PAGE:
Can you give a brief “day in the life of” description of your role to help women that are coming into the field behind you understand what that kind of work entails?
I am bound by confidentiality agreements, so I am limited to what I can share.
As a Senior Information Security Professional, I help to develop and support the enterprise security policies, standards, business processes, and guidelines according to best practices, industry standards, legal and regulatory requirements.
My role is also responsible for educating staff on safeguarding my organization’s brand and reputation by ensuring the confidentiality, integrity, and availability of the data we are entrusted to protect.
Why did you become a CISSP?
I became a CISSP because I believe that this is the best internationally recognized certification in the industry.
It sets security professionals apart from all other candidates that do not have it.
It communicates to employers that you can have the industry’s common body of knowledge and professional code of ethics that you will bring to their business.
Additionally, as a minority woman, having this certification puts you in a elite group.
I would recommend reading all the CISSP exam preparation guides, purchasing a test preparation exam tool, taking a CISSP boot camp, taking exam notes, and recording key takeaways to listen during the preparation period. This is what worked for me.
What project(s) are you most proud of?
The accomplishments I am most proud of are graduated with all A’s for both of my Master Degrees and received the Computer Information System Graduate Award!
I worked as a subcontractor for the government on the NICE Framework which sets the knowledge, skills, and abilities for IT Professional.
I also published a paper on Academia.edu called: Cyberterrorism and Cybercrime that has been read by people all around the world.
I am proud that I helped President Obama create the healthcare essential benefits for the Affordable Care Act.
I am happy and proud to have the privilege to work on a state level to advise other healthcare organizations about security threats in our industry.
Editor’s note: this phenomenal woman worked on historic healthcare legislation with our favorite POTUS. How cool is that?
Is there anything other info you’d like to share that you feel would benefit our readers?
I want future professional and young people to know it is never to late to start over and your background, financial status, community, or past do not have to dictate your future.
Faith, determination, dedication, persistence and the willingness to learn new things can take you anywhere your heart desires.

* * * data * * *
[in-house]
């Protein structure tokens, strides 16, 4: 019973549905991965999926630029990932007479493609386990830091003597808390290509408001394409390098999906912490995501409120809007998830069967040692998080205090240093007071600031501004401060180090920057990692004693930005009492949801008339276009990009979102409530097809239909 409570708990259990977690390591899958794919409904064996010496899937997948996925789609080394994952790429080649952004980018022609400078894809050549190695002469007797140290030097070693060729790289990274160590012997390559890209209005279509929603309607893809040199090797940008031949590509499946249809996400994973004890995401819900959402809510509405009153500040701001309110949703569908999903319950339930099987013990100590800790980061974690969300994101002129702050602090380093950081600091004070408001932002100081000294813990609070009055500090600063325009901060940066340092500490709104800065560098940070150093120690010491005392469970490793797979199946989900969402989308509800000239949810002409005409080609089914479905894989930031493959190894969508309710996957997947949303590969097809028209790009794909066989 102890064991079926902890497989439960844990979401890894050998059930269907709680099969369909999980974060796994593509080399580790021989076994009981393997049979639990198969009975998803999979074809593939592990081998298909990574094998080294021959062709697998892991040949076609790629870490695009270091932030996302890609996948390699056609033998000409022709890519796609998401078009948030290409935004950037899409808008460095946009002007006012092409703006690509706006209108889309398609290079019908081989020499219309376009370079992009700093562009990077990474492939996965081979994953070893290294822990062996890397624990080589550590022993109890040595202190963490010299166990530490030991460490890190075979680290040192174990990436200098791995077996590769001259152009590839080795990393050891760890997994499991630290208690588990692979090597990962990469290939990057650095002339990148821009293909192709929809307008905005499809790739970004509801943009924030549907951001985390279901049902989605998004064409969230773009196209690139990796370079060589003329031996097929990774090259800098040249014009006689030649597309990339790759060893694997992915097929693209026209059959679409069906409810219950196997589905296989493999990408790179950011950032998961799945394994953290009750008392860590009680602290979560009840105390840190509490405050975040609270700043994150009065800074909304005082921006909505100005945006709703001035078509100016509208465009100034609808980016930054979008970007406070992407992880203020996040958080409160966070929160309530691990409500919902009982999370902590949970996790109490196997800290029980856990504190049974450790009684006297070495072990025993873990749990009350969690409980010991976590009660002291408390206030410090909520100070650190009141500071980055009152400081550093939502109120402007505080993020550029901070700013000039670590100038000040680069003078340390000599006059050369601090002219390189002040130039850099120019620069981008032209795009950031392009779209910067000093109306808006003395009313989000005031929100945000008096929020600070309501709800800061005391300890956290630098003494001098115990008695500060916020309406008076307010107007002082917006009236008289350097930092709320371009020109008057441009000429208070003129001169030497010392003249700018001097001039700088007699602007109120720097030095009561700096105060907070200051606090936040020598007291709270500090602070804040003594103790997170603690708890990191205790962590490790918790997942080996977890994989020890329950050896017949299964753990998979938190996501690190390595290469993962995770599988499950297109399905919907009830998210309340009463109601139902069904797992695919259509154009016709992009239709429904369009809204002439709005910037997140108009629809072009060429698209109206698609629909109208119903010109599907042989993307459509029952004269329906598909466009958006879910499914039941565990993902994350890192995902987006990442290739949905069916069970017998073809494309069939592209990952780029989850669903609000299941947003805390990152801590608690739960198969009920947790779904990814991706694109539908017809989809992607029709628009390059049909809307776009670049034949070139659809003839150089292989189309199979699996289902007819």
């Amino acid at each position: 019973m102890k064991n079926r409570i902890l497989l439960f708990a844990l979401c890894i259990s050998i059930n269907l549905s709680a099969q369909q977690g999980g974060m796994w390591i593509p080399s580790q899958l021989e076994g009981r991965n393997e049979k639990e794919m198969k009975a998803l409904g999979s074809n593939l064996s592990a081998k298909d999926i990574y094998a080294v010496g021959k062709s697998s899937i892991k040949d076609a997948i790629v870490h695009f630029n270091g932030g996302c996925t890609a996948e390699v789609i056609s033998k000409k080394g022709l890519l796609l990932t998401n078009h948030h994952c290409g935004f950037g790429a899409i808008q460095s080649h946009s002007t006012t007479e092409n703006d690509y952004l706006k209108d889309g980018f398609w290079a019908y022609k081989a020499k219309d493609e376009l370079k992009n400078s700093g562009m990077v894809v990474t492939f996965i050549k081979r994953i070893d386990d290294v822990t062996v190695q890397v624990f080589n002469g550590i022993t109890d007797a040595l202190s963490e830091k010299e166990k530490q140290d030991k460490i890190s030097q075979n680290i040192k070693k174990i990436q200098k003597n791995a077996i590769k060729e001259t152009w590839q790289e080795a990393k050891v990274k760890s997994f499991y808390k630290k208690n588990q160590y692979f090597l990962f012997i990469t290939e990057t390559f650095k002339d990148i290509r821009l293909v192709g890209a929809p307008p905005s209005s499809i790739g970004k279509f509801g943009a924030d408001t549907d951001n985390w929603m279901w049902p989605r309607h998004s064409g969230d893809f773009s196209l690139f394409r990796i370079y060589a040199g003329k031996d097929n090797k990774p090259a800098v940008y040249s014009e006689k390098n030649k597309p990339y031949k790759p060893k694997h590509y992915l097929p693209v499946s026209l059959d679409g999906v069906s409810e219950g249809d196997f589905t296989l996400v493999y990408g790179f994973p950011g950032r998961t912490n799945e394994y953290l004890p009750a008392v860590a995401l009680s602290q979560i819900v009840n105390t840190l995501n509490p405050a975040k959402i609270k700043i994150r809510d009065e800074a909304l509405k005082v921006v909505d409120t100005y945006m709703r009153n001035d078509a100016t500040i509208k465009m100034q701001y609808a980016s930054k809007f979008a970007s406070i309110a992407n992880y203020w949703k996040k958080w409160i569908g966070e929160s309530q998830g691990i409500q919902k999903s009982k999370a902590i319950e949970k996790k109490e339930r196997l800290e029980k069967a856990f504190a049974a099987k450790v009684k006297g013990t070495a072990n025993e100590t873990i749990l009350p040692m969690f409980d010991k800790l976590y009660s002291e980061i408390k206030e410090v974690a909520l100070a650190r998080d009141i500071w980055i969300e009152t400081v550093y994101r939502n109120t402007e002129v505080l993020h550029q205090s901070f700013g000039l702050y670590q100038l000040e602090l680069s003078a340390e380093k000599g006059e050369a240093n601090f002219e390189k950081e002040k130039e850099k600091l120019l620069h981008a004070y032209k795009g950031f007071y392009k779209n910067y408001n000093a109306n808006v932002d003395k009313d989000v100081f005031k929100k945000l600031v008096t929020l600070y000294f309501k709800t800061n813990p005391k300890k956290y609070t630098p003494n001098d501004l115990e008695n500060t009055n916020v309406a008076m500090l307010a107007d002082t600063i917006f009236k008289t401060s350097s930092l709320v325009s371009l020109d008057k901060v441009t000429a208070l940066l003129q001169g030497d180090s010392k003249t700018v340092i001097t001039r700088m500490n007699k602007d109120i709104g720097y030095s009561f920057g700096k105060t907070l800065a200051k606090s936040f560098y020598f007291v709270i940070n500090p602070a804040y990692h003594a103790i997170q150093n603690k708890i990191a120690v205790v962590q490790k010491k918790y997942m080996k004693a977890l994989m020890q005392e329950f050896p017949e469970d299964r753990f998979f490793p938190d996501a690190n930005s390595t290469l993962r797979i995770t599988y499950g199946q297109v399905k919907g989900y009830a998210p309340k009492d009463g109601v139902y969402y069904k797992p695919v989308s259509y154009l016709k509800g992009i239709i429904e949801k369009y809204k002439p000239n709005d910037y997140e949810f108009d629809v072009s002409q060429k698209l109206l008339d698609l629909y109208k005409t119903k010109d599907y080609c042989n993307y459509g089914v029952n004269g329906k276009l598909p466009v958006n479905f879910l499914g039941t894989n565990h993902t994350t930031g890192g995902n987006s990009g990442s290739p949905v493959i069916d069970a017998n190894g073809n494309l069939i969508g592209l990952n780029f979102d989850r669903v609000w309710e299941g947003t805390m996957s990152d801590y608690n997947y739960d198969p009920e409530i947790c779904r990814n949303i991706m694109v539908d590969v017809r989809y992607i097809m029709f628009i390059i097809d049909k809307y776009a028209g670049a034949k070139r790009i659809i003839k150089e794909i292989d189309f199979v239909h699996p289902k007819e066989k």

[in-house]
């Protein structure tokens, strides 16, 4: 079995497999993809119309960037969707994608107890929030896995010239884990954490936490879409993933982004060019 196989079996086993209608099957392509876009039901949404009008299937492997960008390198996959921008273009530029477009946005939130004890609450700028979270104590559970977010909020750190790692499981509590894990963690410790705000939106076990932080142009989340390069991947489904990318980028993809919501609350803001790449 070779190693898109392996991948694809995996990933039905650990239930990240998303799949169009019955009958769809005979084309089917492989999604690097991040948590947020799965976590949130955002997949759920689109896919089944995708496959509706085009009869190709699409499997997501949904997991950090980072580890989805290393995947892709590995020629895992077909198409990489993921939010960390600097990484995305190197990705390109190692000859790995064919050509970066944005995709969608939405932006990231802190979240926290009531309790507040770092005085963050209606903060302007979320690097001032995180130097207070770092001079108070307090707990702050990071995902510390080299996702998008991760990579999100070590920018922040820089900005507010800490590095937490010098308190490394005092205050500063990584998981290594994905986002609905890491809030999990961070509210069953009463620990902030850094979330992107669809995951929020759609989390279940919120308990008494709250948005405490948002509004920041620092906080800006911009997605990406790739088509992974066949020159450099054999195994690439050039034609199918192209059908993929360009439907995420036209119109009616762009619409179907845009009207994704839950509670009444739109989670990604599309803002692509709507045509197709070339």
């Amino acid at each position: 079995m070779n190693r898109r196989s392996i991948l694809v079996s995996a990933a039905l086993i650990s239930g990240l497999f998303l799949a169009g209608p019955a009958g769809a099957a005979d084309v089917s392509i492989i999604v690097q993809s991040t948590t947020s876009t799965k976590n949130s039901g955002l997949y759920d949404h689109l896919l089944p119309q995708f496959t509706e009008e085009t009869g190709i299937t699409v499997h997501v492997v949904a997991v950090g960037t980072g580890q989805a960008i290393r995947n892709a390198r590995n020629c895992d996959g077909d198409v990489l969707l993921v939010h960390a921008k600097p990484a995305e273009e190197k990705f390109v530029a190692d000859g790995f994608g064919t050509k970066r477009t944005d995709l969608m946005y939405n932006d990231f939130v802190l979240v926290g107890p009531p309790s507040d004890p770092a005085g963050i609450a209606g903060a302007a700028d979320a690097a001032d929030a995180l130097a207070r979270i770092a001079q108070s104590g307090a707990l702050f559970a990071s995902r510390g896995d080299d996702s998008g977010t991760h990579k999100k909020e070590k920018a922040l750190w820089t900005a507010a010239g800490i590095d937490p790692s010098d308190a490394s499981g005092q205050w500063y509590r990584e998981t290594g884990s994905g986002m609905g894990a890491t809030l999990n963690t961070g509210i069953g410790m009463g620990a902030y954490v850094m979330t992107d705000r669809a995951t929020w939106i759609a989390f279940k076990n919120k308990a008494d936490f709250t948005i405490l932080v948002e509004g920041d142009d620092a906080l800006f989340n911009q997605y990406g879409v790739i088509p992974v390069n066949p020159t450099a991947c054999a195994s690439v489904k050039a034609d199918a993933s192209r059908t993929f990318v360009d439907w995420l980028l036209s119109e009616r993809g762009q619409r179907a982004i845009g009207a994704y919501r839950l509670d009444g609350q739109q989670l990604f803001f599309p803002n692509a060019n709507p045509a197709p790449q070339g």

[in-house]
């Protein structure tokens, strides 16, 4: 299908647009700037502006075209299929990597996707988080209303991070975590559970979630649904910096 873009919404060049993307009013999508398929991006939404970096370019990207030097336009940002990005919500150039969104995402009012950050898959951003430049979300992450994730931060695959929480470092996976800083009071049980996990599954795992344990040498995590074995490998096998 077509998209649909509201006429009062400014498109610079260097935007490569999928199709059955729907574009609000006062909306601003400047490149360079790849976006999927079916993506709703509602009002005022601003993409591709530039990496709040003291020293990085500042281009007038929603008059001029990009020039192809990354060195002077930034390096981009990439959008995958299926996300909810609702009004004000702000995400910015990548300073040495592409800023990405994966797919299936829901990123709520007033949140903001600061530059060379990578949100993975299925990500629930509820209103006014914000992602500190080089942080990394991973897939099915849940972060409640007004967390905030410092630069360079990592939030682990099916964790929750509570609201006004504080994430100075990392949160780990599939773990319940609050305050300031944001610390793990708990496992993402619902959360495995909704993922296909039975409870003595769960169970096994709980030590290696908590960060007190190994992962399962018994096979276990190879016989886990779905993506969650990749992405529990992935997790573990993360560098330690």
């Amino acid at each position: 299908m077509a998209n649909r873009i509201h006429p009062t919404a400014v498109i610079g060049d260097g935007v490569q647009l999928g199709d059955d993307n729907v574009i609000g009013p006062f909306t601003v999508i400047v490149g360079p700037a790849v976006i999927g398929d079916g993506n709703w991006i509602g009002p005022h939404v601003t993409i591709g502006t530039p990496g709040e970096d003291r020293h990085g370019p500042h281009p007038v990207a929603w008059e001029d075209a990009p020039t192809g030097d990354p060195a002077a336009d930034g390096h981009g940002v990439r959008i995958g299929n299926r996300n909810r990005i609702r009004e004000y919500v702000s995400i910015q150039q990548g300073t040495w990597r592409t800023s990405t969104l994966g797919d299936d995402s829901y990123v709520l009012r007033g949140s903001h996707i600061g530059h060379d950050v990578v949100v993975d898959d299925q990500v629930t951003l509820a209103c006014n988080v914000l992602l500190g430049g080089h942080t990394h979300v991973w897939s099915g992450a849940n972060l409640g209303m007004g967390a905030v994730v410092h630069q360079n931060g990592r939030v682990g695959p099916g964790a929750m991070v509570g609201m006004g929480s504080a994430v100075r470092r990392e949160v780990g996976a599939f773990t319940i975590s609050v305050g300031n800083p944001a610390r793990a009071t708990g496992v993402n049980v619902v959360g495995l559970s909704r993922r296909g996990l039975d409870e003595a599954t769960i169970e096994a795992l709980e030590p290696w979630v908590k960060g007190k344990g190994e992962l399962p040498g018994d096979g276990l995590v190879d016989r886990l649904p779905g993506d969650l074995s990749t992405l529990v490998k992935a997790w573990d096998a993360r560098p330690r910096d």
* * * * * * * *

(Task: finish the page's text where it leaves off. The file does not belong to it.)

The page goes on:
Thank you so much for taking the time to share your experience and wisdom! How would you like readers to contact you?
Readers can find me on LinkedIn: https://www.linkedin.com/in/
About Sakinah Tanzil:
Sakinah was educated at Henry Ford Community College where she obtained her Associates Degree in Computer Information Systems in 1999. She has worked as a Flight Attendant, Entrepreneur, and Real Estate Broker. She later obtained a Bachelor’s Degree in Information Technology and Security at Baker College in 2010.
Sakinah has worked on President Obama’s working group that developed essential healthcare benefits in the Affordable Care Act also known as Obamacare which became national law in 2010.
Her Cyber Security career includes working at a Cloud Computing Company, 2 Michigan Health Insurance Plans, and presently working as a Senior Information Security Process Analyst at Nationally- Recognized Healthcare System.
Her passion is learning new things, educational achievement, cyber security, and healthcare for all. Therefore, she continued her educational track by obtaining a Master of Science in Information Assurance in 2012 and Master of Science in Software Management in 2014 from the University of Detroit Mercy. She also volunteered for cyber security and healthcare related causes.
Sakinah currently volunteers for the Michigan Healthcare Cyber Security Council (MiHCC) where she Co-Chairs the Training and Awareness Committee.
Her goal is to one day work on giving back to her community by working for a non-profit organization that helps educate, train, and mentor minority girls and boys to become future Cyber Professionals.